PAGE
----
When I was as a kid, happily watching X-Men: The Animated Series with Spider-Man pajamas on, Stan Lee often seemed like he was just another superhero. He was the grinning, sarcastic, grandfatherly figure behind all the magic, holding his hand out and inviting you to join the fun. For me, as someone whose maternal grandparents were New York Jews, there was always something familial about Lee’s presence in my favorite superhero stories; the New York accent, the creativity, the combination between heartfelt sentiment and witty humor.
Superheroes always save the day, and so, as a little kid, it seemed hard to imagine a world without Stan Lee. But I remember one day, when my elementary school self watched an interview with Lee, and I suddenly realized he was getting older—which caused the second, scarier realization that at some point, he’d die. At such a young age, this thought saddened me deeply. If Stan Lee died, would all of the superheroes still be around? Would the magic die?
Now, that day has come, and in certain respects, it’s important to realize than while the world has lost Stan Lee, Lee himself finally has the chance to rest. In his final years, he faced many struggles, from the loss of his wife to his ailing health to the much-documented elder abuse saga, all of which was heart-wrenching to watch. Still, the loss of Stan Lee hits almost every superhero fan heavily. If there’s one thing that’s deeply heartening to see, it’s the wave of love and affection for him visible today, exploding across social media: a love that he fostered for decades and decades, whether he was creating superheroes, writing for “Stan’s Soapbox,” or making gleeful cameo appearances in every Marvel movie.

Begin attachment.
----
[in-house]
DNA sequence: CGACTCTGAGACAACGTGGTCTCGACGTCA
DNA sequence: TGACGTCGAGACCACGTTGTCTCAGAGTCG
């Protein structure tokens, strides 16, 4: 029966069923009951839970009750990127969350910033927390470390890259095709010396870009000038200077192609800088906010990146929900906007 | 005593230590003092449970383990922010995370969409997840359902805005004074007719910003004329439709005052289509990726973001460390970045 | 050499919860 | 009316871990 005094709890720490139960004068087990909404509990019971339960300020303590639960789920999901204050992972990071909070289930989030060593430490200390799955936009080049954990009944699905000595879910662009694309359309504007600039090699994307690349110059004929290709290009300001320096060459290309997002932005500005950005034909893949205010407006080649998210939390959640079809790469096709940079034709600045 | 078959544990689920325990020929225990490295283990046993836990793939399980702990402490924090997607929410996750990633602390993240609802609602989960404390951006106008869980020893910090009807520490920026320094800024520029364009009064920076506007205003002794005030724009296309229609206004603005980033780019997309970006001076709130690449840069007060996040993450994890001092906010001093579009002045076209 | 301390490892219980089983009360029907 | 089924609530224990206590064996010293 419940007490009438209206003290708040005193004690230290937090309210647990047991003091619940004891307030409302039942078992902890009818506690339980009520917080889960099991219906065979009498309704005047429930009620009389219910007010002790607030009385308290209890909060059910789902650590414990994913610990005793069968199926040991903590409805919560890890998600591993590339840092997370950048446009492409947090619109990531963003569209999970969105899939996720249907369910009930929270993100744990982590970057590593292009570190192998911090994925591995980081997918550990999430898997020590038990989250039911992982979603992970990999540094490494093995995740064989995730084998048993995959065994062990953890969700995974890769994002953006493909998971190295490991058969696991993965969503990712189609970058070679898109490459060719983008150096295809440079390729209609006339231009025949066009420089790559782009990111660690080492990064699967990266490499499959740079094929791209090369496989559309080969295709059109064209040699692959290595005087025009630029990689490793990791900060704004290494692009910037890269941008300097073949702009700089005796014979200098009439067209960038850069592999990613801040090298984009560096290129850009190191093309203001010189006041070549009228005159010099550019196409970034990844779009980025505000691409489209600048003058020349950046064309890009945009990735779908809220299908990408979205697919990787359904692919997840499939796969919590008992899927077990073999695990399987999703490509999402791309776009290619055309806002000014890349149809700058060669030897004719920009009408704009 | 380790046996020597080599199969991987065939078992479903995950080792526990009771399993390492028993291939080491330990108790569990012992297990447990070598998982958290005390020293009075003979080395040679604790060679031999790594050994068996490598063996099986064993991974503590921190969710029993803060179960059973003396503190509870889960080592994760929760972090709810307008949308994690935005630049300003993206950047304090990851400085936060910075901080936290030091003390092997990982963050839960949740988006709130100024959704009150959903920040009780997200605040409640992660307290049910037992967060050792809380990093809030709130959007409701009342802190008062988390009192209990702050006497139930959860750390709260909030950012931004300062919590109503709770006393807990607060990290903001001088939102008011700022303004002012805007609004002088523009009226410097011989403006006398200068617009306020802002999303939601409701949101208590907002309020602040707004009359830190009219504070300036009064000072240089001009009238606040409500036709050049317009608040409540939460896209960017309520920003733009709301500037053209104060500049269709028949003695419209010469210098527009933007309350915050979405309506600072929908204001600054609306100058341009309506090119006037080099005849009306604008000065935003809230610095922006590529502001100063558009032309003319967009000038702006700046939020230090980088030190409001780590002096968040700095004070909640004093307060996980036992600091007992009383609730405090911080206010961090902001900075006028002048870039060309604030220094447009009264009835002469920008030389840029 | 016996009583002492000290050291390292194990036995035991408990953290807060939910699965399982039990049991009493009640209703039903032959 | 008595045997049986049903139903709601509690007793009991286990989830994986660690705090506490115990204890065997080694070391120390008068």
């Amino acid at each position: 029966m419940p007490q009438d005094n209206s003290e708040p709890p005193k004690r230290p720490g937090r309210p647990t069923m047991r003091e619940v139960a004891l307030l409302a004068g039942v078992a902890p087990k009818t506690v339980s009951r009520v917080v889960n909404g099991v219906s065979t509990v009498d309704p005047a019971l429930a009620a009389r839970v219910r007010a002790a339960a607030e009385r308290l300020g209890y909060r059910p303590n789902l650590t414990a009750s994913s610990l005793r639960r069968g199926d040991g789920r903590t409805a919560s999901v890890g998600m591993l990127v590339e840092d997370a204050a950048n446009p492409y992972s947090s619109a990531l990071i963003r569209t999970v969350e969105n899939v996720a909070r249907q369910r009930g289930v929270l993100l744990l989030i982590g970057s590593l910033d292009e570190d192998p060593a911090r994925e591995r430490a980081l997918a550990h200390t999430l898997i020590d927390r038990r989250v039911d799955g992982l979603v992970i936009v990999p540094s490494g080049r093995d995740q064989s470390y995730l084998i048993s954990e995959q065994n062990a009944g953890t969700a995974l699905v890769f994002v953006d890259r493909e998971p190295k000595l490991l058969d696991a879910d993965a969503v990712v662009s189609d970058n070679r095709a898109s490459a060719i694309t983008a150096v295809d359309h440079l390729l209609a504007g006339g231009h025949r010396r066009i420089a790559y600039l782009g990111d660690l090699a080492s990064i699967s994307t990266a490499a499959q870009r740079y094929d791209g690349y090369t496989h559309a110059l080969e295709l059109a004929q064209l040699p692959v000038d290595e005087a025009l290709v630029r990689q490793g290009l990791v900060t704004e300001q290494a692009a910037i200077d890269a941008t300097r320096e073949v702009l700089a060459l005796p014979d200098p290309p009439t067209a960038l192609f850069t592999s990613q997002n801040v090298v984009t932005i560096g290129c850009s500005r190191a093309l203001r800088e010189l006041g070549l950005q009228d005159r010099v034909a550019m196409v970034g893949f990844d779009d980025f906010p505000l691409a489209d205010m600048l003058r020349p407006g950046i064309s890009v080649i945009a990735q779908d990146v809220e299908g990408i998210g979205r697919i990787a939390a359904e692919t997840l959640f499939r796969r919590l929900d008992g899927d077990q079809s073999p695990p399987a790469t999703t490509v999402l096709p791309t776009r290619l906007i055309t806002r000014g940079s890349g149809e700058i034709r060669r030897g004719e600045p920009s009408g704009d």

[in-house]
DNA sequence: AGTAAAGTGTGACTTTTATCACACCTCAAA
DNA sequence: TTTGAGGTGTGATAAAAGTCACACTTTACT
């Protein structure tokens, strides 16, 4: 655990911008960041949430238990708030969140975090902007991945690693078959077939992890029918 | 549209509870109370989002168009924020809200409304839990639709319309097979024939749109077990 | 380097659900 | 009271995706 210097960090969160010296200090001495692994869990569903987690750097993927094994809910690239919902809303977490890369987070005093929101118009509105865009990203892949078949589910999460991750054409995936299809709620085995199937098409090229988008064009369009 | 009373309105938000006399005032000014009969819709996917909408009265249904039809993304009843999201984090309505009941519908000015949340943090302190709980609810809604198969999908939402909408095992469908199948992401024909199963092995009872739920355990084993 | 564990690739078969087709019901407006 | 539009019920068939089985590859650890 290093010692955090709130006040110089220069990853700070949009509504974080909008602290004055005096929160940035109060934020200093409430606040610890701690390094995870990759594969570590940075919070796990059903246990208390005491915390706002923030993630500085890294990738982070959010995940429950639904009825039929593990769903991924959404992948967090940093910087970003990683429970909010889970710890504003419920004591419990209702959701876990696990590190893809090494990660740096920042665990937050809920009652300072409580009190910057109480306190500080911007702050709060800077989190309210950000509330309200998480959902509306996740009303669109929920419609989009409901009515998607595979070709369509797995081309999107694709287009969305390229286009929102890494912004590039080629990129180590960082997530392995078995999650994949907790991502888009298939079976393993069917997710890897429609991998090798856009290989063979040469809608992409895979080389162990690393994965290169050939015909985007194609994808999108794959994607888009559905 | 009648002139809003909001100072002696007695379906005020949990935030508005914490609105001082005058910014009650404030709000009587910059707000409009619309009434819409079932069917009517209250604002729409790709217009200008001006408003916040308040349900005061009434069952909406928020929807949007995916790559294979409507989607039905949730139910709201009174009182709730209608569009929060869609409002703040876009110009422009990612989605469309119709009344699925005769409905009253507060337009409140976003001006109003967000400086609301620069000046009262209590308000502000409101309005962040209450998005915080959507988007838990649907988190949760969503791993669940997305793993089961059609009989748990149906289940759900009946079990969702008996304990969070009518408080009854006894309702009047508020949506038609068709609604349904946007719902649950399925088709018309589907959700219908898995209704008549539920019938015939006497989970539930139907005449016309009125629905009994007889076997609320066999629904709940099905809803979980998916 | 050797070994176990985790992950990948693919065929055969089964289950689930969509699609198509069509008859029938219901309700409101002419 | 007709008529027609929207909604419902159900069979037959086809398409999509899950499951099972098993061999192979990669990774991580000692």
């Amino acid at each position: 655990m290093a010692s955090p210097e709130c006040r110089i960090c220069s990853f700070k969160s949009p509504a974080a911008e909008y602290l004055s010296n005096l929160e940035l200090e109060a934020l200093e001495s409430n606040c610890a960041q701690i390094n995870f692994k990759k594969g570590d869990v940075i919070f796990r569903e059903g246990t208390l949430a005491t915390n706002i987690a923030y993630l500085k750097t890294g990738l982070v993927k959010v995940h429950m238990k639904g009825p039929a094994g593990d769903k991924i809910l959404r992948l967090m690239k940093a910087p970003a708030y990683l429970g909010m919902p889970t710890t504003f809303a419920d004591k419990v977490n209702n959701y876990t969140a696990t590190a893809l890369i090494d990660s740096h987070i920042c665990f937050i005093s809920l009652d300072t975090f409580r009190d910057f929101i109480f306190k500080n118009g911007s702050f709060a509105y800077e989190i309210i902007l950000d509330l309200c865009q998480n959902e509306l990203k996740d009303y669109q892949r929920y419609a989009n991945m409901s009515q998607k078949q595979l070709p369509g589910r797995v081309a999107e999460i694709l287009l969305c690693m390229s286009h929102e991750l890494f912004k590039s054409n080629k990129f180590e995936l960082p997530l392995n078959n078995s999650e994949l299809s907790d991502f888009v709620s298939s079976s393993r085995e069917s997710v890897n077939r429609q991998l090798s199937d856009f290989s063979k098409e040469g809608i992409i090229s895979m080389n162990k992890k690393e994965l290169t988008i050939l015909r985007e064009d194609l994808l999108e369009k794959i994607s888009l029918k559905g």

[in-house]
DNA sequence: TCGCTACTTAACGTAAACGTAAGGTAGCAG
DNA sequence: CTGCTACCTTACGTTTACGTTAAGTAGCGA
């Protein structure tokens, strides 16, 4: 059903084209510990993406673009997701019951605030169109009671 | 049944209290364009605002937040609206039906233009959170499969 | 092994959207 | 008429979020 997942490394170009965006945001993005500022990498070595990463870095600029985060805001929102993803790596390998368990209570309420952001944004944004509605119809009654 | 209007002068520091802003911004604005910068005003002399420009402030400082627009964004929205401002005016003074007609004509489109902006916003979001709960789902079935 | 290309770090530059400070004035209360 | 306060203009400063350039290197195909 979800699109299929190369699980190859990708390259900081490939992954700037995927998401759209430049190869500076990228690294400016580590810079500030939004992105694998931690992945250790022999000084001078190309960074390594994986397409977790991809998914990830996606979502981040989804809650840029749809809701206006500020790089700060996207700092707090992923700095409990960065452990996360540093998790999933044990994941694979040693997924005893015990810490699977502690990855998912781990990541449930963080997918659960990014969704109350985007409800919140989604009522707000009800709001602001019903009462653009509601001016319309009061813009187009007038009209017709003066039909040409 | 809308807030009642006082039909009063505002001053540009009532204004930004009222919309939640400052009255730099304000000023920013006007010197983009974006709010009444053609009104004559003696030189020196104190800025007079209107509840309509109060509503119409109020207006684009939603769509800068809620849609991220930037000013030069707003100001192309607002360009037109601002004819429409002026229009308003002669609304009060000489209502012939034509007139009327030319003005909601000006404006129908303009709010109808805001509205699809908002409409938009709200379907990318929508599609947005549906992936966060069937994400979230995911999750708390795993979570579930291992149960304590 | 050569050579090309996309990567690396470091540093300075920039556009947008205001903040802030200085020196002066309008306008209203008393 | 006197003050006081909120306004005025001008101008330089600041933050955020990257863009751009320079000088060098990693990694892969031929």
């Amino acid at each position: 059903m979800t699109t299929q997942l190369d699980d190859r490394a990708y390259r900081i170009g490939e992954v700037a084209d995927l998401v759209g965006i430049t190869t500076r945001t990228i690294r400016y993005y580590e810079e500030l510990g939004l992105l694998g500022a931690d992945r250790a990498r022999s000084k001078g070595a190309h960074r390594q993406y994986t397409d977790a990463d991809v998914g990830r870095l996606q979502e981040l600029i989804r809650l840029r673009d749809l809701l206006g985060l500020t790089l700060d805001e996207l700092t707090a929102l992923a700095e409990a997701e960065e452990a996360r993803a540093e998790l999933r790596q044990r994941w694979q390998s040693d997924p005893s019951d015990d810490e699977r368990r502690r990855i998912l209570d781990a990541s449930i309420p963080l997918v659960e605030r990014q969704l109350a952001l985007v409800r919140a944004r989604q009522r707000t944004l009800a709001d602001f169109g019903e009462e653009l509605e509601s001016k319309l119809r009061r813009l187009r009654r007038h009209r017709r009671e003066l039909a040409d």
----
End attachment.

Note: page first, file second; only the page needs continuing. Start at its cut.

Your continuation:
Stan Lee wasn’t the only creative force behind Marvel Comics, of course—you can’t ever forget to mention Kirby, Ditko, and Romita, to name just a few—but there’s no question, to me, that Lee was the guiding agent, the force of nature that turned Marvel into the phenomenon it is today. He was a man who poured all of his love, energy, and enthusiasm into an art form once perceived as silly and childish, and successfully transformed it into the biggest force in pop culture today. When measuring the impact of characters like Spider-Man and movies like Black Panther, it’s easy to see that, in the end, Lee became one of the single most influential creative voices of the 20th and 21st century, though he probably didn’t realize it at the time. By creating so many colorful figures who fought to make the world a better place, he inspired countless weird, awkward children to see these heroic characters in themselves, and to try to do the same thing. Everyone identifies with at least one superhero, and it was truly Stan Lee’s focus on these characters which made that possible.
Though I never met Stan Lee in person—I once saw him from a distance, which was amazing enough—I can’t shake the feeling that I’ll miss him, as if a distant family member died. Of course, I’m hardly alone in that sentiment. I’d imagine that millions of people across the world today, millions of adults who grew up on superheroes and kids who love superheroes today, are mourning Lee’s death, and remembering his legacy.
The news of Stan Lee’s death hits just as hard and heavy as everyone thought it would. However, the magic that he put out into the world isn’t dead, and never will be. All the concepts that Stan helped create, from worlds to world-eaters to multiverses to geeky teenagers with spider-powers, live on, and countless more kids will be drawn into the Marvel Universe for years to come.
Thanks for everything, Stan. Rest in peace, and excelsior.